Organismic Theorymodel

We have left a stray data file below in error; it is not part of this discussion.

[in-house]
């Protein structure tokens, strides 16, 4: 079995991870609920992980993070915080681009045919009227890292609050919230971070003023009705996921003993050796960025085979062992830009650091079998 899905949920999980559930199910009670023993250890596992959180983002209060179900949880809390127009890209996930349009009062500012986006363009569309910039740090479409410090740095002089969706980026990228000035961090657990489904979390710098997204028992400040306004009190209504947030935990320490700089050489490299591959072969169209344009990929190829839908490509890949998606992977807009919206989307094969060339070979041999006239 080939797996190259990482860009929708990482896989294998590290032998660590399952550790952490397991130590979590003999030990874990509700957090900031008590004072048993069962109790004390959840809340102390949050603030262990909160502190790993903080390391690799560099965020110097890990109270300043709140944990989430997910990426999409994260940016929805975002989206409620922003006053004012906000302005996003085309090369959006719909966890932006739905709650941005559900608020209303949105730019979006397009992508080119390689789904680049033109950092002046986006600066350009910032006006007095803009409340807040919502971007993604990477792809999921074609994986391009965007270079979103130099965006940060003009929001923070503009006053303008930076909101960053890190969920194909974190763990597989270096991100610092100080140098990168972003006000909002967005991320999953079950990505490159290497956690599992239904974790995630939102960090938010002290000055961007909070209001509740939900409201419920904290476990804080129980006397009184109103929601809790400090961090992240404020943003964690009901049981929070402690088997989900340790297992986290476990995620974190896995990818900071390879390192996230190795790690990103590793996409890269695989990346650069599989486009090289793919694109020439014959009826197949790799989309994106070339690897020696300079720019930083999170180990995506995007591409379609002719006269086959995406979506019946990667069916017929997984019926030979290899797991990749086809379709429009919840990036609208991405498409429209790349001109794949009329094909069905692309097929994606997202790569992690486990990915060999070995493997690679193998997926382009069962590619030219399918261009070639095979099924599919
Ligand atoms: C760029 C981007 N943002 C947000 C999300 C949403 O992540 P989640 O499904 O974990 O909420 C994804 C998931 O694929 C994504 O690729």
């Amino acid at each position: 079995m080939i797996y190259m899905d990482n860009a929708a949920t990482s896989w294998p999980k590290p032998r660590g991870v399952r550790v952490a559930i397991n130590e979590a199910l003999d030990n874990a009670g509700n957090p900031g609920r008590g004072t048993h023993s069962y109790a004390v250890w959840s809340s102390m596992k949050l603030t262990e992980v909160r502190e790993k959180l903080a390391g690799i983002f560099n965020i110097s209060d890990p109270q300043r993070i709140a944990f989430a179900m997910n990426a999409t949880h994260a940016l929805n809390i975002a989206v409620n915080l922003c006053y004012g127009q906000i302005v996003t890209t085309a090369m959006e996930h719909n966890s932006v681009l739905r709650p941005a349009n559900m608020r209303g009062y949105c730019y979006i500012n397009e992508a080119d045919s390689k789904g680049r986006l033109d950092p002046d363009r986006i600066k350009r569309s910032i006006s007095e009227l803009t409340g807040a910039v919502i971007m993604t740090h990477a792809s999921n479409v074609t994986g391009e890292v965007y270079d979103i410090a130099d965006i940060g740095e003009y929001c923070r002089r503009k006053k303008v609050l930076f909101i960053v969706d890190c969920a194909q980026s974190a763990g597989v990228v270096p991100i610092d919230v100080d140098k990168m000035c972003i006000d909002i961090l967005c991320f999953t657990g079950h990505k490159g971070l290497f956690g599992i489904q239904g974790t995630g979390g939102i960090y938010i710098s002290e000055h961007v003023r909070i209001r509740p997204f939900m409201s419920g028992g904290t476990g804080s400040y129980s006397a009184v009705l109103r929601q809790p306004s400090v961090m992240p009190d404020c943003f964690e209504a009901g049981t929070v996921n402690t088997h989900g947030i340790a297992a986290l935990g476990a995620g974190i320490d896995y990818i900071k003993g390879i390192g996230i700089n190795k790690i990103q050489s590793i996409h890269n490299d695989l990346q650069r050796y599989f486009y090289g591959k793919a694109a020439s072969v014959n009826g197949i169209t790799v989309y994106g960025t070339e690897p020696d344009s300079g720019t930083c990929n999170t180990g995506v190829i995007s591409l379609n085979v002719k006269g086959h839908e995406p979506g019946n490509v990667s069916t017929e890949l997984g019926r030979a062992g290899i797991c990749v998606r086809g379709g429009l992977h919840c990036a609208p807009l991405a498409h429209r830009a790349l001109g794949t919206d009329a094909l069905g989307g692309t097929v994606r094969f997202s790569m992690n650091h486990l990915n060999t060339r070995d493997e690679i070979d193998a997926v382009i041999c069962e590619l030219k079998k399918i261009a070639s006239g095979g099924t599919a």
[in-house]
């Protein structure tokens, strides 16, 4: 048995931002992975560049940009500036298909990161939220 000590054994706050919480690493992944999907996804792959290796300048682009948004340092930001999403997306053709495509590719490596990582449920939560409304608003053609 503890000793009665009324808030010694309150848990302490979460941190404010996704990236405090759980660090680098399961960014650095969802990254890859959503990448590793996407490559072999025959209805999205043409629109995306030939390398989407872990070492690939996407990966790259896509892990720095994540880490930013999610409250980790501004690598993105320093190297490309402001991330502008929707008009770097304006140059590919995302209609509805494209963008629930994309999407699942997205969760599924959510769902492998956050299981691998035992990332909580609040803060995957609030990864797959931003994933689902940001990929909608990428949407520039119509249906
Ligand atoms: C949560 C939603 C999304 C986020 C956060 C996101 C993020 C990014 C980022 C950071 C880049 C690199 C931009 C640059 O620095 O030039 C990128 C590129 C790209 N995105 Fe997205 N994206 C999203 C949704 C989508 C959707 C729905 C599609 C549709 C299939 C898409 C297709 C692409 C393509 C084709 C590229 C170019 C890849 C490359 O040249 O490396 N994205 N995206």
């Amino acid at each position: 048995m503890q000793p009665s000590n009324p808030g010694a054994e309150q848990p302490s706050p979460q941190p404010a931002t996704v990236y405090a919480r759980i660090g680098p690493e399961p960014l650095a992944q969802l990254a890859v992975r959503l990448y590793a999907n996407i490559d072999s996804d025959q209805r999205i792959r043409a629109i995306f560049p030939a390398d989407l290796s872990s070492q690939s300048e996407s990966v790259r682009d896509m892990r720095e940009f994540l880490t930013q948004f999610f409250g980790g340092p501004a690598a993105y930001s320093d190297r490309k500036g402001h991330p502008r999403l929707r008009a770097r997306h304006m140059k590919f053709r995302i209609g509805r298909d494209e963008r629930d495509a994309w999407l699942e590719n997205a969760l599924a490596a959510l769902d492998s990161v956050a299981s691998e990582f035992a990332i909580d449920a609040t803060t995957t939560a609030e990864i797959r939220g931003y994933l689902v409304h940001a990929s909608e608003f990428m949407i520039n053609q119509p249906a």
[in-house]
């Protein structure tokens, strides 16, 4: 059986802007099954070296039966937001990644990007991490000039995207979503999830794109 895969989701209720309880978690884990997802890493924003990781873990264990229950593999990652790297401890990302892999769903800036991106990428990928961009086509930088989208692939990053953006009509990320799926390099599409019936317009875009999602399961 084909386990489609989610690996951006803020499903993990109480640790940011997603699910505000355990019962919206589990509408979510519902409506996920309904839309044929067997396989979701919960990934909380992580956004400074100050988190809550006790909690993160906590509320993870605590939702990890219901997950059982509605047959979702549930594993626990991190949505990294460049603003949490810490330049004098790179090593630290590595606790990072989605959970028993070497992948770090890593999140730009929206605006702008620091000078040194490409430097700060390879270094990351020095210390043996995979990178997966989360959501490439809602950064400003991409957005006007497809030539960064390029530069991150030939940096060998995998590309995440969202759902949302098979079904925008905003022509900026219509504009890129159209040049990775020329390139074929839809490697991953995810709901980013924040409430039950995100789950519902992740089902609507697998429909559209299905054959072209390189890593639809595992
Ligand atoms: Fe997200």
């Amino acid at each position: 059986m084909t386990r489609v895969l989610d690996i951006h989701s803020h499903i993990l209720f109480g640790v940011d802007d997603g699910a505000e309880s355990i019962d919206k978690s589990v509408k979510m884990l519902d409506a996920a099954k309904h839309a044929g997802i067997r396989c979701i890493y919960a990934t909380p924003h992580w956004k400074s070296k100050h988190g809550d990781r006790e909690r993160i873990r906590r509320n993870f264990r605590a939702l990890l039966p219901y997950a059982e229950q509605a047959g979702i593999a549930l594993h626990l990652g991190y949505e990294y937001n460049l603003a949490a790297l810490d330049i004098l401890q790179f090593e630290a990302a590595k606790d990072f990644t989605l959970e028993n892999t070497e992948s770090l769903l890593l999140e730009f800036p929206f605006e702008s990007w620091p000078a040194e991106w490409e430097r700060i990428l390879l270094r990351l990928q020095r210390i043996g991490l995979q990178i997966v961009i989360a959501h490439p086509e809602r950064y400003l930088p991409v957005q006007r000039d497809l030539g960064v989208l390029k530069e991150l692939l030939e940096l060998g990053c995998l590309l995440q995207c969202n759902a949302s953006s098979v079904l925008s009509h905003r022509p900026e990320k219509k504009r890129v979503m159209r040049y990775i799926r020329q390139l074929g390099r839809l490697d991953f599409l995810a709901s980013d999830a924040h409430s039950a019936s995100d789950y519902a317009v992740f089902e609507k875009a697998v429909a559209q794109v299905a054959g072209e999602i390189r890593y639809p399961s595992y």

ORGANIZATIONAL/INDUSTRIAL/SYSTEMS THEORY. The branch of applied psychology called organizational/industrial psychology covers various areas such as industrial, military, economic, and personnel psychology and researches problems of tests and measurements, organizational behavior, personnel practices, human engineering/factors, and the effects of work, fatigue, pay, satisfaction, and efficiency. In the present context of theory, the term organization is defined as a complex social system made up of individuals, their facilities, and the products created, where the following criteria may be applied: there must be coordination of personnel effort, personnel must have some set of common goals or purposes, there has to be some division of labor within the larger structure, and there has to be some degree of integrated functioning, including a hierarchy of authority. The area called systems theory emphasizes the interaction and interrelated nature of behavior (cf., ego-alter theory, which attempts to account for the origin or existence of social organizations in terms of innate egoism or altruism; and open systems theory which holds that an organization may be viewed as an "open system" where it "imports energy" via hiring and "transforms energy" via making products); according to systems theory, an individual's behavior does not occur in a vacuum but rather is influenced by, and in turn influences, the environment in which it occurs [cf., chaos theory (also known as nonlinear dynamical systems theory) described by the American science writer James Gleick as a viewpoint imported from the mathematics of nonlinear systems that is applied to the behavior of complex systems such as humans, the weather, and wildlife populations; the butterfly effect (also known as the sensitive dependence phenomenon) is the tendency for two sets of initial conditions (that differ by an arbitrarily small degree at the outset) to diverge dramatically over a long period; the catastrophe theory, which is a mathematical approach developed by the French mathematician Rene Thom (1923- ) that attempts to formalize the nature of abrupt discontinuities in functions, and may be used to model psychological phenomena, such as gradually increasing anger, leading abruptly to a temper tantrum/behavioral display; and the American economist Julian L. Simon's (1932-1998) economics-based grand theory that represents an "anti-entropy" position, emphasizing the notion that evolving humans create more than they use or destroy]. The general term organizational dynamics is used to refer collectively to the various dynamic patterns of shifting elements within an organizational unit where at least seven conceptual elements may be viewed in interrelationships: organizational processes, external environment, employees, formal structure, internal social system, tech nology, and coalitions within the organization [cf., Taylor system/theory - named after the American engineer Frederick W. Taylor (1856-1915), refers to the prototype/rational system of scientific management development in the 1880s whose goal was the improvement of industrial efficiency via the use of time-and-motion studies, and the use of regular rest periods, among other techniques; Deming management theory - named after the American business/organizational consultant and statistician W. Edwards Deming (1900-1993), who developed the area of total quality management (TQM), that is, an integrated and pervasive management theory that attempts to maximize the quality of an organization's services and products; Deming formulated a set of 14 guidelines for optimal organizational behavior and quality management: constancy of purpose; the new philosophy; cease dependence on mass inspection; end lowest tender contracts; improve every process; institute training on the job; institute leadership; drive out fear; break down departmental barriers; eliminate exhortations and slogans; eliminate arbitrary numerical targets; permit pride of workmanship; encourage education; and foster top management commitment and action]. Three topics of special theoretical interest to contemporary organizational psychologists concern managerial/leadership style, worker motivation/attitudes, and job satisfaction. Four different theories about the nature of individuals (includes both genders, women as well as men, even though the theories typically, and historically, refer exclusively to "man") that are held by managers and leaders are: the rational-economic man theory - argues that humans are primarily motivated by money; the leader's task is to manipulate the worker to perform his/her best within the limits of what one can be paid; workers' feelings, which are viewed as irrational, must be prevented from obstructing the expression of the workers' rational self-interest [cf., the American social and industrial psychologist Douglas Murray McGregor's (1906-1964) Theory X - a traditional approach to control in organizations where it is assumed, among other things, that the average person dislikes work and will avoid it if possible, and people need to be directed, coerced, controlled, and threatened with punishment by management]; .social man theory - holds that people are basically motivated by social needs that determine their sense of identity and meaning through relationships with others; self-actualizing man theory - maintains that people are intrinsically motivated, as in the worker who has deeply personal, internalized reasons for doing a good job; and complex man theory - argues that different workers have different needs and capabilities, and managers/leaders must be sensitive to individual differences in the desires, needs, fears, and abilities of workers. The issue of worker motivation has been approached by three theories, among others: goal-setting theory, equity theory, and expectancy theory. Research on goal-setting theory (i.e., the proposal that specific and difficult goals lead to higher performance) suggests that goals provide both direction and mobilization of behaviors where the specificity of the goal acts as an internal stimulus. According to equity theory in a work setting, a worker is driven to perform by a need to maintain equilibrium or balance - that is, employees prefer jobs in which the "output" is equal to the "input;" if imbalances occur, workers adjust their input, output, or their psychological perceptions of work; Currently, one of the most popular theories of worker motivation and attitudes is expectancy theory, which holds that workers' efforts are determined by expectancy of outcomes, their desirability, and the energy needed to achieve them (cf., prospect theory - an algebraic decision theory that attempts to explain departures from expected utility theory; it includes the certainty effect - the tendency to overweight outcomes that are certain relative to outcomes that are merely probable; reflection effect -the tendency to consider and deliberate over alternative solutions to problems; and isolation effect - the tendency to show superior recall in the learning of items having a high degree of salience or distinctiveness; note, also, the false-consensus effect, which is the tendency to overestimate the degree to which one's opinions and beliefs are shared by others; and the assimilation-contrast theory that is based on the assumption that attitudes are modified by changes in the relationship between one's originally held position, the opin ion of the person effecting the change, and the source credibility). According to expectancy theory, workers ask themselves three questions: What can I reasonably expect from my efforts? Do I really want the rewards offered by management? If I give maximum effort, will it be reflected in my job evaluation? Another important issue in organizational psychology is the problem of job satisfaction. Among the theories of job satisfaction is the personality-job fit theory, which asserts that a good fit, or match, between an individual's personality and an occupation results in maximal job satisfaction (cf., the Peter principle, which states that one gets promoted up through the ranks of an organization until one reaches one's level of incompetence!). See also ASSIMILATION-CONTRAST THEORY/EFFECT; CATASTROPHE THEORY/ MODEL; CONTROL/SYSTEMS THEORY; DECISION-MAKING THEORIES; EQUITY THEORY; EXCHANGE AND SOCIAL EXCHANGE THEORY; EXPECTED UTILITY THEORY; FALSE CONSENSUS EFFECT; GENERAL SYSTEMS THEORY; HAWTHORNE EFFECT; LEADERSHIP, THEORIES OF; MURPHY'S LAW(S); RISKY-SHIFT EFFECT; WORK/CAREER/OCCUPATION, THEORIES OF. REFERENCES